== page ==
"Why do rappers think they can sing," The Enigmatic asked on the now-defunct Genius forums. "Pretty much all of them are garbage at it. They should stick to rapping. I can’t name a single rapper who can actually sing well."
But singing well was never anyone's intention. For music fans, Post Malone's voice shaking a little as he hit a high note was irrelevant when the music being created was so fresh.
By 2016 what constituted rap, R&B and pop had merged into one. This was the year that Rihanna unleashed ANTI, a triumphant and subversive revision of her popstar image. The Barbados star didn't bite her tongue, instead she leaned into violence, sex, money and black female empowerment, especially on Bitch Better Have My Money and Sex With Me.
Meanwhile, rap was becoming dominated by the sing-song flow. Chance The Rapper released his mixtape Coloring Book shortly after being featured on Kanye's gospel-inspired album, The Life Of Pablo. While the Chicago rapper isn't the best singer, on songs like All We Got, Same Drugs and Juke Jam, which features Justin Bieber, Chance seamlessly comes in and out of a staccato flow into a nascent hum. Coloring Book didn't just break records, it earned Chance a Grammy and was one of the highest critically reviewed albums of the year.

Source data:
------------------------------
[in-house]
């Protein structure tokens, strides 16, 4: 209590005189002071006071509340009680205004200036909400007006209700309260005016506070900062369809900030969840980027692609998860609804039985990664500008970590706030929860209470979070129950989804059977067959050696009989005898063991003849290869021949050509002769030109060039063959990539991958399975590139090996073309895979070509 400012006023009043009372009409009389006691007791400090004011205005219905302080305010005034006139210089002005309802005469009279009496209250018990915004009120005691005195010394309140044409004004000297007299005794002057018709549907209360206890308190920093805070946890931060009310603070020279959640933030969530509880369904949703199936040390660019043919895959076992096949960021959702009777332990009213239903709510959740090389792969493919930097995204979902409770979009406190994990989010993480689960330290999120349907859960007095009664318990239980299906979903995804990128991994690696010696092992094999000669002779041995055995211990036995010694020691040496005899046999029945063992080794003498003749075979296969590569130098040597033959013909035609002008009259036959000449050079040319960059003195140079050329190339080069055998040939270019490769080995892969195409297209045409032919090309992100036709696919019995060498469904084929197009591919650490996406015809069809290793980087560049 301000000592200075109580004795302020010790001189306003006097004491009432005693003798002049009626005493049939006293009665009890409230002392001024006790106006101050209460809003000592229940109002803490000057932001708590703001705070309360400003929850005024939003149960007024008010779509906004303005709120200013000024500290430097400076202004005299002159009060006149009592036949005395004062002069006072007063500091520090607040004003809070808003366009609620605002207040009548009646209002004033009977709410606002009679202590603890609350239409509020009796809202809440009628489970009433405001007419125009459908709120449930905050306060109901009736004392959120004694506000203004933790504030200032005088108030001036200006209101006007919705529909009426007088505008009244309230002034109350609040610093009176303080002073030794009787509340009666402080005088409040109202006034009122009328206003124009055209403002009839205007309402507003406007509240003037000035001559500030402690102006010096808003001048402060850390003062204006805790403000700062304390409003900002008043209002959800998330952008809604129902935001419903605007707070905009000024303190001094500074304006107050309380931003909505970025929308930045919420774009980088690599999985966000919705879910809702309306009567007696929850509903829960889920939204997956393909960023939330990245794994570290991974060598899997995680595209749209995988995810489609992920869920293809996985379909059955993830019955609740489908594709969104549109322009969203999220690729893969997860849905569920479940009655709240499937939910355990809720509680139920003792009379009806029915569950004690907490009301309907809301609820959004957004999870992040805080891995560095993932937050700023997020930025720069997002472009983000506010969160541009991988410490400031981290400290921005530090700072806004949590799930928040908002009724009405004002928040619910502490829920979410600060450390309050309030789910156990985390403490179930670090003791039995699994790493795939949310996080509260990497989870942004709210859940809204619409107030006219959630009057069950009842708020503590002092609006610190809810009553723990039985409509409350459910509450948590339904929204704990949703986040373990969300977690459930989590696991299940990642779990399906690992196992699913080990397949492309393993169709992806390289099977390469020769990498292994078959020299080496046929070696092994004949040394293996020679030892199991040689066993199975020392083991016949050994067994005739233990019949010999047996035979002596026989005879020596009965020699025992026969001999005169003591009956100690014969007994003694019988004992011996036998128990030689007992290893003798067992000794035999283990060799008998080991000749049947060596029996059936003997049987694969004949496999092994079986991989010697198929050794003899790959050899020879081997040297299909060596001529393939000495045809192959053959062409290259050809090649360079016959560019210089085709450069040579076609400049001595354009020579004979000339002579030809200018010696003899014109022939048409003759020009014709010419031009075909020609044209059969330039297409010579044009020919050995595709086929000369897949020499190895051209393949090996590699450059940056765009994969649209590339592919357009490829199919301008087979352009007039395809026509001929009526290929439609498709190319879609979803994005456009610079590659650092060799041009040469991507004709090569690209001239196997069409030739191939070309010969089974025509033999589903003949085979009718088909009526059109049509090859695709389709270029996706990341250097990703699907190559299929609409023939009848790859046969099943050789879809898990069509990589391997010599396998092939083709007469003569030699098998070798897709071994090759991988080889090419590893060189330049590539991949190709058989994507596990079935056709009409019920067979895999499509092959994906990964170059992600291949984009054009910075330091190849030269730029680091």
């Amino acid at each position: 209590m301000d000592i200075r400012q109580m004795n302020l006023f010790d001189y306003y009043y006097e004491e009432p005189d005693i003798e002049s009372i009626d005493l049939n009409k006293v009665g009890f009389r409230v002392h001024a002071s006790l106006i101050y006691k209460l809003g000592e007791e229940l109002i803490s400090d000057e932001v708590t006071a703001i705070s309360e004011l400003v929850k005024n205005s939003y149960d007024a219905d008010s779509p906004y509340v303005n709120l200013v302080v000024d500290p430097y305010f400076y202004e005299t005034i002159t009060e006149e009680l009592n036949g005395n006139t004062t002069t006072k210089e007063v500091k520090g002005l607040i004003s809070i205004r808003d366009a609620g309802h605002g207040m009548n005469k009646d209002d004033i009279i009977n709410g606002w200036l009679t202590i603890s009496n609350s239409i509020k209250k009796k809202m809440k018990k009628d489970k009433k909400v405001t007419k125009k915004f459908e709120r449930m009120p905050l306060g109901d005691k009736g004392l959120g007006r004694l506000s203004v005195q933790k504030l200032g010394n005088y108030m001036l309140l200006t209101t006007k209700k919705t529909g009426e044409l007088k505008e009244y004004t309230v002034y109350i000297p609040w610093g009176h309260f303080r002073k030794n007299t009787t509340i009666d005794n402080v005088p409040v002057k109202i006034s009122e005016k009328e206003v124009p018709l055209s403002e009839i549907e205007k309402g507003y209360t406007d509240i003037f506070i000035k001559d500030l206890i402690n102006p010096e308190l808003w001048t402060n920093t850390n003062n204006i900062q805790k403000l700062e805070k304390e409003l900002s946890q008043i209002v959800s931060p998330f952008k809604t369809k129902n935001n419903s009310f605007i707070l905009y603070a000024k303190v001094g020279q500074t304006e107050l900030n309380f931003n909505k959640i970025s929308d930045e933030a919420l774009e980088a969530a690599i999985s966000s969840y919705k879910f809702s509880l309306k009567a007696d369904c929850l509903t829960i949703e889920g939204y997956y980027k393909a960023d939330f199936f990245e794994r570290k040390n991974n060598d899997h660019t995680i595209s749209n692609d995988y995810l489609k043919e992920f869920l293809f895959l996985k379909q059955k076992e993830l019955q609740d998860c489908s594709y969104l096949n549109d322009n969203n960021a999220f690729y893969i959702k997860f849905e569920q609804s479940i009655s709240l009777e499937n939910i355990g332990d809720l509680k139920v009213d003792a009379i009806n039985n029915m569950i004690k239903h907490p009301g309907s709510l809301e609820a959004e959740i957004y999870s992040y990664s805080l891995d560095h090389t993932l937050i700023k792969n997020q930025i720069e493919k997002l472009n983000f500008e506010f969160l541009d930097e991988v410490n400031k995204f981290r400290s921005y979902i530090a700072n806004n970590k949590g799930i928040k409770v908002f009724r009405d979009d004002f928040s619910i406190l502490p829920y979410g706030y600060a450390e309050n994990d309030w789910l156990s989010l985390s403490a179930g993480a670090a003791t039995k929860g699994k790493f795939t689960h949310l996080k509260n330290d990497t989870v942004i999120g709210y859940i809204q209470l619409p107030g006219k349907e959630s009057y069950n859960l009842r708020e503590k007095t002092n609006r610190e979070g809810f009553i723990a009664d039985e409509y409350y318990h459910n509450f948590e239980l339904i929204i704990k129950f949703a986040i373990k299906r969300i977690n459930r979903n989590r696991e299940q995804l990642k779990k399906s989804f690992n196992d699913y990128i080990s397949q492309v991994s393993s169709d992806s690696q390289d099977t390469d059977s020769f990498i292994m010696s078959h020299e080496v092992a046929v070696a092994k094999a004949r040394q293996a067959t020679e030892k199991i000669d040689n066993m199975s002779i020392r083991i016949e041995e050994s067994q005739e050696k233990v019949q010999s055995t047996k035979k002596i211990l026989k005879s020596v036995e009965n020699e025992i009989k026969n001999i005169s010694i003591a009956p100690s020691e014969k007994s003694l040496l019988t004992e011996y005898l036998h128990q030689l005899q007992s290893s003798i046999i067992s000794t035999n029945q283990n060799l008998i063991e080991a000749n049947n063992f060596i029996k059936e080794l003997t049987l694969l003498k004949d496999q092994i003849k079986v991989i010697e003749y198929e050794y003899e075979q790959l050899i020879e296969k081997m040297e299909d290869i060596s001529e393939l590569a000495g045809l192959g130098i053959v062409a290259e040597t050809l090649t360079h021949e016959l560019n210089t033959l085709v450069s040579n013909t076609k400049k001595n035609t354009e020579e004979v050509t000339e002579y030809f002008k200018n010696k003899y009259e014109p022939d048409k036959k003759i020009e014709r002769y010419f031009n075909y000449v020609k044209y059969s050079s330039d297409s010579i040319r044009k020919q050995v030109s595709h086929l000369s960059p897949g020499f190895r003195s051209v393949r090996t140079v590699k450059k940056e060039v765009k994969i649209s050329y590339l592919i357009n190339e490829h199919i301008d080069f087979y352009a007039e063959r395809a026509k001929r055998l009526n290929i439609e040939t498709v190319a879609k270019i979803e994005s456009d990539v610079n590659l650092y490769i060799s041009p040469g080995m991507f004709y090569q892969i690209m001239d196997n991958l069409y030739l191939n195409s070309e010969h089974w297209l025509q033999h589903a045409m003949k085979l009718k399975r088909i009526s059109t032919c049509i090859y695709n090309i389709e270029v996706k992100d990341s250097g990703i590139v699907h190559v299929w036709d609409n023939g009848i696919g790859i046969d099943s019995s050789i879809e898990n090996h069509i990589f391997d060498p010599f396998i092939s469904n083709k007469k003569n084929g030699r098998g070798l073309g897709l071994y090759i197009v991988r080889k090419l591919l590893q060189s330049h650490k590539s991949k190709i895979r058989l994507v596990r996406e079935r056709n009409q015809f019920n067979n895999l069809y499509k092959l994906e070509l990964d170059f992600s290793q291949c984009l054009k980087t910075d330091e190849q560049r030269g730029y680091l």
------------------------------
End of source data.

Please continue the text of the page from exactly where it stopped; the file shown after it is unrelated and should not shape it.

As 2017 rolled around, the lines drawn between rappers who sang and those who didn't were washed away by a new guard of hybrid performers. Emo-rap became the cornerstone for modern rap music, interpolating pop-punk textures into Atlanta-trap beats. Lil Uzi Vert, the late Lil Peep, Yung Lean, the late XXXTentacion and Lil Tracy became the new faces of a burgeoning era in hip-hop that didn't question whether rappers should sing, but instead pushed it further than anyone that came before them.
Drake returned in 2018 with God's Plan and Nice For What, boisterous singles that encapsulated everything the rapper had become known for, while his rap-heavy singles, including Diplomatic Immunity, failed to make a splash. As music fans became more attuned to melodic hip-hop, mainstream audiences began to lose interest in staccato flows and traditional rappers.
Post Malone became a mainstay in the top 10, Cardi B tried her hand at singing on her confessional single Be Careful, while newcomers Lil Baby and Gunna used Autotune to dip in and out of rapping and singing on their hit, Drip Too Hard.
Now, almost every rapper is a hybrid artist, possessing all the skills that required two, if not three people, a mere 10 years ago. The DNA of the genre has changed dramatically, but also given way to more emotional and textural range that has branched off Drake's initial work. It's an exciting time for hip-hop as we enter a new decade, which means new sounds, new innovations, and more artists looking to turn everything upside down.